These were amongthe things Asbury drilled into Joe as he molded him into a Division I--ready,back-to-the-basket center. Joe played two years each at Wyoming and Idaho Stateand longed to play in the NBA, but the best he could do was a year of pro ballin Argentina. He returned to Colorado and took a job as a bus driver, but hecontinued to wonder what might have been had he taken up the game earlier.
His first sonwould know no such regret. Soon after Nick was born, the boy had his own kiddiebasket and ball. At age four he began playing organized hoops at the Y. "Itold him as long as he had a basketball in his hands, he wouldn't have to doanything around the house," says Joe, who split up with Nick's mom, Kim,three years ago. "In some ways I regret that because if this basketballthing doesn't work out, I don't know that he could work a job. He never evenmowed our lawn."
But Nick'schildhood wasn't without responsibility. Joe held him to a high standard on thebasketball court, making him shoot with proper form--elbow in!--for hours aday. After games Joe would criticize every missed shot and blown block-out."My dad has never been satisfied, and I'm thankful for that," saysFazekas, who talks to Joe every day. "His criticism made metougher."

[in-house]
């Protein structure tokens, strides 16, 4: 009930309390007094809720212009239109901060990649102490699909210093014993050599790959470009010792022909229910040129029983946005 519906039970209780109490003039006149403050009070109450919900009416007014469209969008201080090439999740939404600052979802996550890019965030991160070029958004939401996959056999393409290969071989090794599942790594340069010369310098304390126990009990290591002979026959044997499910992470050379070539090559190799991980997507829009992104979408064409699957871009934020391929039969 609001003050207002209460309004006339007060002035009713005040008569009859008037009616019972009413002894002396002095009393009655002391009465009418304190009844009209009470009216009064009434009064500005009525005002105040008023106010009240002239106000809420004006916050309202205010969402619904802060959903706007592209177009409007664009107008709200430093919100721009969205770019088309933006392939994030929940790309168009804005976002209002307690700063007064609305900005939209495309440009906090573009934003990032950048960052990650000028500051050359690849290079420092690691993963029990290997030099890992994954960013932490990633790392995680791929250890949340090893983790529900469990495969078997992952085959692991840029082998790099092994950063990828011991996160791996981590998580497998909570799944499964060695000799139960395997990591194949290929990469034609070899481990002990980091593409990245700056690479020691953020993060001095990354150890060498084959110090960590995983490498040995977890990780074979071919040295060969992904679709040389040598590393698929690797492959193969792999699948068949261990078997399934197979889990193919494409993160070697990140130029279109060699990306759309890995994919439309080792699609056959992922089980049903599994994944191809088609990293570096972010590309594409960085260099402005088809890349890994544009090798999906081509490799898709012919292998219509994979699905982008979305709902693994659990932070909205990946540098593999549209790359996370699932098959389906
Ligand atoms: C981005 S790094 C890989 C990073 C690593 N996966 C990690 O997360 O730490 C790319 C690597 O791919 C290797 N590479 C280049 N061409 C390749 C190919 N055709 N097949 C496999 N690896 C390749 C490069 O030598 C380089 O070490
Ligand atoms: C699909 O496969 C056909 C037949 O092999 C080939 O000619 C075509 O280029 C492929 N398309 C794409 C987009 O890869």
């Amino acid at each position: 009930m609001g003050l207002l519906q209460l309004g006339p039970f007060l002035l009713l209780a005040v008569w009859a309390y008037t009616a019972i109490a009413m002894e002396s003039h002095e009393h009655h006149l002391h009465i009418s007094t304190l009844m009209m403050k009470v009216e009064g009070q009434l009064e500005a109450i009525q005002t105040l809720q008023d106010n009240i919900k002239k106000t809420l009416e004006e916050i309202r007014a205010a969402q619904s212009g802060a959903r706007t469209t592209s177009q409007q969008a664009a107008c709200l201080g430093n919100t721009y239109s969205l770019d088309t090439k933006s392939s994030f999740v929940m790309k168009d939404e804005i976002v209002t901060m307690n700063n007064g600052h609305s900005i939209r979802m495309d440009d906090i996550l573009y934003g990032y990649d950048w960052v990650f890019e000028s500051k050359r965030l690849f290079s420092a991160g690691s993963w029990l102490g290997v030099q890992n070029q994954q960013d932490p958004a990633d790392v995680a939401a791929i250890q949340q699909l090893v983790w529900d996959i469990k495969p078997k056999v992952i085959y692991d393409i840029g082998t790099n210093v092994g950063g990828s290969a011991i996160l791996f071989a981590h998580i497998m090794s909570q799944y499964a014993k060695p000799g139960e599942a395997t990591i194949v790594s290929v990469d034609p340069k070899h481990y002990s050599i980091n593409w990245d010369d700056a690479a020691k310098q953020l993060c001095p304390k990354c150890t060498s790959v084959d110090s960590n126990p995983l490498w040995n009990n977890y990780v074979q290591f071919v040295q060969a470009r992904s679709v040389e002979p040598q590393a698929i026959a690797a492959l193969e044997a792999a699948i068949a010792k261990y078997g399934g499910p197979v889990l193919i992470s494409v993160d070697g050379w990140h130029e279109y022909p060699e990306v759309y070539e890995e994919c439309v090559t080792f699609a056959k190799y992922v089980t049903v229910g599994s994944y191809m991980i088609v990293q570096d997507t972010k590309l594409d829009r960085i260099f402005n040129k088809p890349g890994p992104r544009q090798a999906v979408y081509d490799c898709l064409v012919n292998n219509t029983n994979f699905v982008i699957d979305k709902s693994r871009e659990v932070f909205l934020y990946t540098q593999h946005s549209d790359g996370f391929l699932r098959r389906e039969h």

Averaging 26.4points as a senior at Ralston Valley High in Arvada, Nick led the Mustangs tothe Class 4A championship and was named Colorado's Mr. Basketball. Yet fewcollege recruiters showed interest. They saw his skinny, 190-pound frame andthought he was too weak; they saw his odd, pigeon-toed gait and decided hecouldn't run the floor. One college scout bluntly told him he wasn't strongenough to play in the Big 12. Utah and Marquette showed some interest, butFazekas didn't feel that the Utes were a good fit, and he knew he'd have toplay behind Steve Novak at Marquette. Still, he wanted to sign with a big-timeprogram, and when Nevada came calling, "he wouldn't give us the time ofday," says Fox, who was a Wolf Pack assistant at the time.